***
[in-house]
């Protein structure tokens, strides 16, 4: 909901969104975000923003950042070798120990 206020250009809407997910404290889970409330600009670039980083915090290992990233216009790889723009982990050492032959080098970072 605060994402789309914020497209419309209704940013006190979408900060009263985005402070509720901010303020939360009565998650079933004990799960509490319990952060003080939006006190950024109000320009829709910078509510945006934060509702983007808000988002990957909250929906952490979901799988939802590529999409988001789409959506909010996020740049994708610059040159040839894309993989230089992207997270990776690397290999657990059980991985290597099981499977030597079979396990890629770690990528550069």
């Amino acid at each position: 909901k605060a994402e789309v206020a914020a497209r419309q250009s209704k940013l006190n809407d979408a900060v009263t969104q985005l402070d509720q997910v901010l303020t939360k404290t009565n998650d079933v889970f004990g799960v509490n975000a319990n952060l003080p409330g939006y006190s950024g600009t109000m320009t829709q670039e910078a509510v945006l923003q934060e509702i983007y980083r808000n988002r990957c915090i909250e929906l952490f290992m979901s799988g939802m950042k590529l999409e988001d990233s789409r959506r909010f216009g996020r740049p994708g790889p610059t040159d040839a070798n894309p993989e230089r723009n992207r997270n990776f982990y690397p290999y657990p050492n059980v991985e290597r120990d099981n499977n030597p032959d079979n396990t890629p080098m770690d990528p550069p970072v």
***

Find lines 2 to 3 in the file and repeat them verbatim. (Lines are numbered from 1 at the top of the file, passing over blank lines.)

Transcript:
């Protein structure tokens, strides 16, 4: 909901969104975000923003950042070798120990 206020250009809407997910404290889970409330600009670039980083915090290992990233216009790889723009982990050492032959080098970072 605060994402789309914020497209419309209704940013006190979408900060009263985005402070509720901010303020939360009565998650079933004990799960509490319990952060003080939006006190950024109000320009829709910078509510945006934060509702983007808000988002990957909250929906952490979901799988939802590529999409988001789409959506909010996020740049994708610059040159040839894309993989230089992207997270990776690397290999657990059980991985290597099981499977030597079979396990890629770690990528550069």
């Amino acid at each position: 909901k605060a994402e789309v206020a914020a497209r419309q250009s209704k940013l006190n809407d979408a900060v009263t969104q985005l402070d509720q997910v901010l303020t939360k404290t009565n998650d079933v889970f004990g799960v509490n975000a319990n952060l003080p409330g939006y006190s950024g600009t109000m320009t829709q670039e910078a509510v945006l923003q934060e509702i983007y980083r808000n988002r990957c915090i909250e929906l952490f290992m979901s799988g939802m950042k590529l999409e988001d990233s789409r959506r909010f216009g996020r740049p994708g790889p610059t040159d040839a070798n894309p993989e230089r723009n992207r997270n990776f982990y690397p290999y657990p050492n059980v991985e290597r120990d099981n499977n030597p032959d079979n396990t890629p080098m770690d990528p550069p970072v």